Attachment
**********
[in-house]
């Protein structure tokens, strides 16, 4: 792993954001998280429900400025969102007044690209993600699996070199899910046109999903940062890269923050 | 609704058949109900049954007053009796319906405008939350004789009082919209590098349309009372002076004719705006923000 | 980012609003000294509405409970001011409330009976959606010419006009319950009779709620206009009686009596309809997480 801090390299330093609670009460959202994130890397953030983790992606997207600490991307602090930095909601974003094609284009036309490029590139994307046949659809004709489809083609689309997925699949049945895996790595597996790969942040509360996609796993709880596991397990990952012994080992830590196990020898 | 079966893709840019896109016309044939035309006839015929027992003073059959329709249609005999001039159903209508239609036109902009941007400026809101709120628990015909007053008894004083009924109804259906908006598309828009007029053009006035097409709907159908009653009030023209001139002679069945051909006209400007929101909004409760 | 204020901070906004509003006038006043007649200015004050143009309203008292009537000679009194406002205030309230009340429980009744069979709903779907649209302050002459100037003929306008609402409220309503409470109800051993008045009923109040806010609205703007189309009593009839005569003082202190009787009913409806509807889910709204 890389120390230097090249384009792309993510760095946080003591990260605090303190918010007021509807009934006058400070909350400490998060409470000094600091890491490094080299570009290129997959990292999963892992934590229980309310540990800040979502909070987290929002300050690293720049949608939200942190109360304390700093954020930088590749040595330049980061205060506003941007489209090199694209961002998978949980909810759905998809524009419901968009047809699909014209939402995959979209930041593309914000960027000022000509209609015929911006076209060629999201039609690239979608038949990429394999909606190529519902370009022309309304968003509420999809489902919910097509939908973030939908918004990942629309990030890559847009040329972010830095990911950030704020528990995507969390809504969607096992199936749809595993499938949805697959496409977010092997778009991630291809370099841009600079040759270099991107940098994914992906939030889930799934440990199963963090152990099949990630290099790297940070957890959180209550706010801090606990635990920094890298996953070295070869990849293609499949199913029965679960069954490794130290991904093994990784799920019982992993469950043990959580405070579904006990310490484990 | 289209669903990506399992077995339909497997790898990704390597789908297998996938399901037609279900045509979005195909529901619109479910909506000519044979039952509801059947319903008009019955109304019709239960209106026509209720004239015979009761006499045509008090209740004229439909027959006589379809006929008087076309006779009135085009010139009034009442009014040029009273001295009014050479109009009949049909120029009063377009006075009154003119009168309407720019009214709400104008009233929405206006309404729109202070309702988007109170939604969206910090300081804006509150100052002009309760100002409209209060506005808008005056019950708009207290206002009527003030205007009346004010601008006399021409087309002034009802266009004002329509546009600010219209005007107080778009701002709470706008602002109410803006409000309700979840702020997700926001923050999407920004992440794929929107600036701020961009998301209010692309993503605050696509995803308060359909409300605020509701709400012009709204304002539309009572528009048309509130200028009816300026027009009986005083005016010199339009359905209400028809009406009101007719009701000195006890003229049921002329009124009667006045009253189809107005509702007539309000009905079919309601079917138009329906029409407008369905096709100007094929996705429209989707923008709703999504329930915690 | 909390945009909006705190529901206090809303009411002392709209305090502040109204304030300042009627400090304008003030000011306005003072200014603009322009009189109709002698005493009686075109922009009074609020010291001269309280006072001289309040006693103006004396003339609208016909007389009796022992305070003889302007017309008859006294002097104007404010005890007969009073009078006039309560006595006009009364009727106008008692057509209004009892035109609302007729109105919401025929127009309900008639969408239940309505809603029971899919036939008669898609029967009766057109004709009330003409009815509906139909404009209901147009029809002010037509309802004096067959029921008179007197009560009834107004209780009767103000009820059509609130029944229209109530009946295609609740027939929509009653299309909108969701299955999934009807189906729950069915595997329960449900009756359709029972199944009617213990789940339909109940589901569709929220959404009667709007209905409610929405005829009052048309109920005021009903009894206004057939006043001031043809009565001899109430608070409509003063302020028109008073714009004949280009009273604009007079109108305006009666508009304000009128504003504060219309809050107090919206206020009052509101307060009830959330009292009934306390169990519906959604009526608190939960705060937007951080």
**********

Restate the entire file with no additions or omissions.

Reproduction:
[in-house]
């Protein structure tokens, strides 16, 4: 792993954001998280429900400025969102007044690209993600699996070199899910046109999903940062890269923050 | 609704058949109900049954007053009796319906405008939350004789009082919209590098349309009372002076004719705006923000 | 980012609003000294509405409970001011409330009976959606010419006009319950009779709620206009009686009596309809997480 801090390299330093609670009460959202994130890397953030983790992606997207600490991307602090930095909601974003094609284009036309490029590139994307046949659809004709489809083609689309997925699949049945895996790595597996790969942040509360996609796993709880596991397990990952012994080992830590196990020898 | 079966893709840019896109016309044939035309006839015929027992003073059959329709249609005999001039159903209508239609036109902009941007400026809101709120628990015909007053008894004083009924109804259906908006598309828009007029053009006035097409709907159908009653009030023209001139002679069945051909006209400007929101909004409760 | 204020901070906004509003006038006043007649200015004050143009309203008292009537000679009194406002205030309230009340429980009744069979709903779907649209302050002459100037003929306008609402409220309503409470109800051993008045009923109040806010609205703007189309009593009839005569003082202190009787009913409806509807889910709204 890389120390230097090249384009792309993510760095946080003591990260605090303190918010007021509807009934006058400070909350400490998060409470000094600091890491490094080299570009290129997959990292999963892992934590229980309310540990800040979502909070987290929002300050690293720049949608939200942190109360304390700093954020930088590749040595330049980061205060506003941007489209090199694209961002998978949980909810759905998809524009419901968009047809699909014209939402995959979209930041593309914000960027000022000509209609015929911006076209060629999201039609690239979608038949990429394999909606190529519902370009022309309304968003509420999809489902919910097509939908973030939908918004990942629309990030890559847009040329972010830095990911950030704020528990995507969390809504969607096992199936749809595993499938949805697959496409977010092997778009991630291809370099841009600079040759270099991107940098994914992906939030889930799934440990199963963090152990099949990630290099790297940070957890959180209550706010801090606990635990920094890298996953070295070869990849293609499949199913029965679960069954490794130290991904093994990784799920019982992993469950043990959580405070579904006990310490484990 | 289209669903990506399992077995339909497997790898990704390597789908297998996938399901037609279900045509979005195909529901619109479910909506000519044979039952509801059947319903008009019955109304019709239960209106026509209720004239015979009761006499045509008090209740004229439909027959006589379809006929008087076309006779009135085009010139009034009442009014040029009273001295009014050479109009009949049909120029009063377009006075009154003119009168309407720019009214709400104008009233929405206006309404729109202070309702988007109170939604969206910090300081804006509150100052002009309760100002409209209060506005808008005056019950708009207290206002009527003030205007009346004010601008006399021409087309002034009802266009004002329509546009600010219209005007107080778009701002709470706008602002109410803006409000309700979840702020997700926001923050999407920004992440794929929107600036701020961009998301209010692309993503605050696509995803308060359909409300605020509701709400012009709204304002539309009572528009048309509130200028009816300026027009009986005083005016010199339009359905209400028809009406009101007719009701000195006890003229049921002329009124009667006045009253189809107005509702007539309000009905079919309601079917138009329906029409407008369905096709100007094929996705429209989707923008709703999504329930915690 | 909390945009909006705190529901206090809303009411002392709209305090502040109204304030300042009627400090304008003030000011306005003072200014603009322009009189109709002698005493009686075109922009009074609020010291001269309280006072001289309040006693103006004396003339609208016909007389009796022992305070003889302007017309008859006294002097104007404010005890007969009073009078006039309560006595006009009364009727106008008692057509209004009892035109609302007729109105919401025929127009309900008639969408239940309505809603029971899919036939008669898609029967009766057109004709009330003409009815509906139909404009209901147009029809002010037509309802004096067959029921008179007197009560009834107004209780009767103000009820059509609130029944229209109530009946295609609740027939929509009653299309909108969701299955999934009807189906729950069915595997329960449900009756359709029972199944009617213990789940339909109940589901569709929220959404009667709007209905409610929405005829009052048309109920005021009903009894206004057939006043001031043809009565001899109430608070409509003063302020028109008073714009004949280009009273604009007079109108305006009666508009304000009128504003504060219309809050107090919206206020009052509101307060009830959330009292009934306390169990519906959604009526608190939960705060937007951080």